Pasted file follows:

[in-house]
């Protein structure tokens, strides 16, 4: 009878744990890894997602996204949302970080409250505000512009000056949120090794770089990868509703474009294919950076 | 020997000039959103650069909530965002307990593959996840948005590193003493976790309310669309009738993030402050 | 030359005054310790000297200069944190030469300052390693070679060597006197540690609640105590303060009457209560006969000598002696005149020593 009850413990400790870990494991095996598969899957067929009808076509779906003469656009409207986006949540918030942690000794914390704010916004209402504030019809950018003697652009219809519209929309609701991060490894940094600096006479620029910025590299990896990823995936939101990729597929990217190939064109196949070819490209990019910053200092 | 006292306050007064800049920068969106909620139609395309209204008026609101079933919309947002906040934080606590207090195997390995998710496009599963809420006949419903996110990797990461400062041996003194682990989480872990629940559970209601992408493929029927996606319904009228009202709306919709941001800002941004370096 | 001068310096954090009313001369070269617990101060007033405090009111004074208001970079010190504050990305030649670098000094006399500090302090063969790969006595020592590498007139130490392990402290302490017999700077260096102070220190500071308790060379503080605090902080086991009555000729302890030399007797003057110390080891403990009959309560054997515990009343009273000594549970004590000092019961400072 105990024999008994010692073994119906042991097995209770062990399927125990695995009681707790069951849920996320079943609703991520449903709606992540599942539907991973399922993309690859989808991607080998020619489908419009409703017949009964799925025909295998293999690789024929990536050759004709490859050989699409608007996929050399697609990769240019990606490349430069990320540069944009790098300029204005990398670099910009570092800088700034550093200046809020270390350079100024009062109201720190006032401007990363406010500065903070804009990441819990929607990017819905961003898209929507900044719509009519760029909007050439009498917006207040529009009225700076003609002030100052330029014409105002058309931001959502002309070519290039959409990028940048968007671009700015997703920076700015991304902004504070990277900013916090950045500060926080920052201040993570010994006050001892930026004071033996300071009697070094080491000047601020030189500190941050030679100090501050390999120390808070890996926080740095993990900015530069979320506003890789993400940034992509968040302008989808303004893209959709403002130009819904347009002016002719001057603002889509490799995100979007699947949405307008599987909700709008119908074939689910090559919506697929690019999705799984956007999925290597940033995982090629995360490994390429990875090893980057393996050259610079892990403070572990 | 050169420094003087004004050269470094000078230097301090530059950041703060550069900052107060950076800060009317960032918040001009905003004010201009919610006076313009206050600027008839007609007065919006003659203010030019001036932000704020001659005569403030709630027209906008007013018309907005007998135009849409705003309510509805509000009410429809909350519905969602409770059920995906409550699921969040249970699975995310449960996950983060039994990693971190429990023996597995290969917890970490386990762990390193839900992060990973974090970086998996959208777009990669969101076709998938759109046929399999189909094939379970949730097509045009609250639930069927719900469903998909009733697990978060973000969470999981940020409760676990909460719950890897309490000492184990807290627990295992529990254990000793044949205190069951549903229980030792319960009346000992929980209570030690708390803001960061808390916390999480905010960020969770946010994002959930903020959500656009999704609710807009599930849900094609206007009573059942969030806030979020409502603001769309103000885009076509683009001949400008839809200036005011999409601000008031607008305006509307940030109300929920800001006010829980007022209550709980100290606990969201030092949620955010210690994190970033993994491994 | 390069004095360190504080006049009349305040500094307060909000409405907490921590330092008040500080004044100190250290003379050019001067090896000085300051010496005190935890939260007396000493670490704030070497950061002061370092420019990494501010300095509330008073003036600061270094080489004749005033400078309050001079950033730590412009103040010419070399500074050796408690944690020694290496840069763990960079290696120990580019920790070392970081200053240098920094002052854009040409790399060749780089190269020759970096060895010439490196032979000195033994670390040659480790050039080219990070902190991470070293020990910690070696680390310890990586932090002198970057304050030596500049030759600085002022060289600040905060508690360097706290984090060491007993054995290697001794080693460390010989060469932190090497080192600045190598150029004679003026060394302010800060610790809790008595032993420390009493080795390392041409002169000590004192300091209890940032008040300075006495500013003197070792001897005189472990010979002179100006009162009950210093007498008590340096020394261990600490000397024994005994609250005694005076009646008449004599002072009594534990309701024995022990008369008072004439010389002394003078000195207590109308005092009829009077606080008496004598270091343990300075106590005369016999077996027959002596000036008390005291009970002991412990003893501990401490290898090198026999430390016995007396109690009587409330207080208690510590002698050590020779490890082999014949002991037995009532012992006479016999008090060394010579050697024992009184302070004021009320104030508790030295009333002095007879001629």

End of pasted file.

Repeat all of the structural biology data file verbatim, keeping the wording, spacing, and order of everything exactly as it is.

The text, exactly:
[in-house]
């Protein structure tokens, strides 16, 4: 009878744990890894997602996204949302970080409250505000512009000056949120090794770089990868509703474009294919950076 | 020997000039959103650069909530965002307990593959996840948005590193003493976790309310669309009738993030402050 | 030359005054310790000297200069944190030469300052390693070679060597006197540690609640105590303060009457209560006969000598002696005149020593 009850413990400790870990494991095996598969899957067929009808076509779906003469656009409207986006949540918030942690000794914390704010916004209402504030019809950018003697652009219809519209929309609701991060490894940094600096006479620029910025590299990896990823995936939101990729597929990217190939064109196949070819490209990019910053200092 | 006292306050007064800049920068969106909620139609395309209204008026609101079933919309947002906040934080606590207090195997390995998710496009599963809420006949419903996110990797990461400062041996003194682990989480872990629940559970209601992408493929029927996606319904009228009202709306919709941001800002941004370096 | 001068310096954090009313001369070269617990101060007033405090009111004074208001970079010190504050990305030649670098000094006399500090302090063969790969006595020592590498007139130490392990402290302490017999700077260096102070220190500071308790060379503080605090902080086991009555000729302890030399007797003057110390080891403990009959309560054997515990009343009273000594549970004590000092019961400072 105990024999008994010692073994119906042991097995209770062990399927125990695995009681707790069951849920996320079943609703991520449903709606992540599942539907991973399922993309690859989808991607080998020619489908419009409703017949009964799925025909295998293999690789024929990536050759004709490859050989699409608007996929050399697609990769240019990606490349430069990320540069944009790098300029204005990398670099910009570092800088700034550093200046809020270390350079100024009062109201720190006032401007990363406010500065903070804009990441819990929607990017819905961003898209929507900044719509009519760029909007050439009498917006207040529009009225700076003609002030100052330029014409105002058309931001959502002309070519290039959409990028940048968007671009700015997703920076700015991304902004504070990277900013916090950045500060926080920052201040993570010994006050001892930026004071033996300071009697070094080491000047601020030189500190941050030679100090501050390999120390808070890996926080740095993990900015530069979320506003890789993400940034992509968040302008989808303004893209959709403002130009819904347009002016002719001057603002889509490799995100979007699947949405307008599987909700709008119908074939689910090559919506697929690019999705799984956007999925290597940033995982090629995360490994390429990875090893980057393996050259610079892990403070572990 | 050169420094003087004004050269470094000078230097301090530059950041703060550069900052107060950076800060009317960032918040001009905003004010201009919610006076313009206050600027008839007609007065919006003659203010030019001036932000704020001659005569403030709630027209906008007013018309907005007998135009849409705003309510509805509000009410429809909350519905969602409770059920995906409550699921969040249970699975995310449960996950983060039994990693971190429990023996597995290969917890970490386990762990390193839900992060990973974090970086998996959208777009990669969101076709998938759109046929399999189909094939379970949730097509045009609250639930069927719900469903998909009733697990978060973000969470999981940020409760676990909460719950890897309490000492184990807290627990295992529990254990000793044949205190069951549903229980030792319960009346000992929980209570030690708390803001960061808390916390999480905010960020969770946010994002959930903020959500656009999704609710807009599930849900094609206007009573059942969030806030979020409502603001769309103000885009076509683009001949400008839809200036005011999409601000008031607008305006509307940030109300929920800001006010829980007022209550709980100290606990969201030092949620955010210690994190970033993994491994 | 390069004095360190504080006049009349305040500094307060909000409405907490921590330092008040500080004044100190250290003379050019001067090896000085300051010496005190935890939260007396000493670490704030070497950061002061370092420019990494501010300095509330008073003036600061270094080489004749005033400078309050001079950033730590412009103040010419070399500074050796408690944690020694290496840069763990960079290696120990580019920790070392970081200053240098920094002052854009040409790399060749780089190269020759970096060895010439490196032979000195033994670390040659480790050039080219990070902190991470070293020990910690070696680390310890990586932090002198970057304050030596500049030759600085002022060289600040905060508690360097706290984090060491007993054995290697001794080693460390010989060469932190090497080192600045190598150029004679003026060394302010800060610790809790008595032993420390009493080795390392041409002169000590004192300091209890940032008040300075006495500013003197070792001897005189472990010979002179100006009162009950210093007498008590340096020394261990600490000397024994005994609250005694005076009646008449004599002072009594534990309701024995022990008369008072004439010389002394003078000195207590109308005092009829009077606080008496004598270091343990300075106590005369016999077996027959002596000036008390005291009970002991412990003893501990401490290898090198026999430390016995007396109690009587409330207080208690510590002698050590020779490890082999014949002991037995009532012992006479016999008090060394010579050697024992009184302070004021009320104030508790030295009333002095007879001629």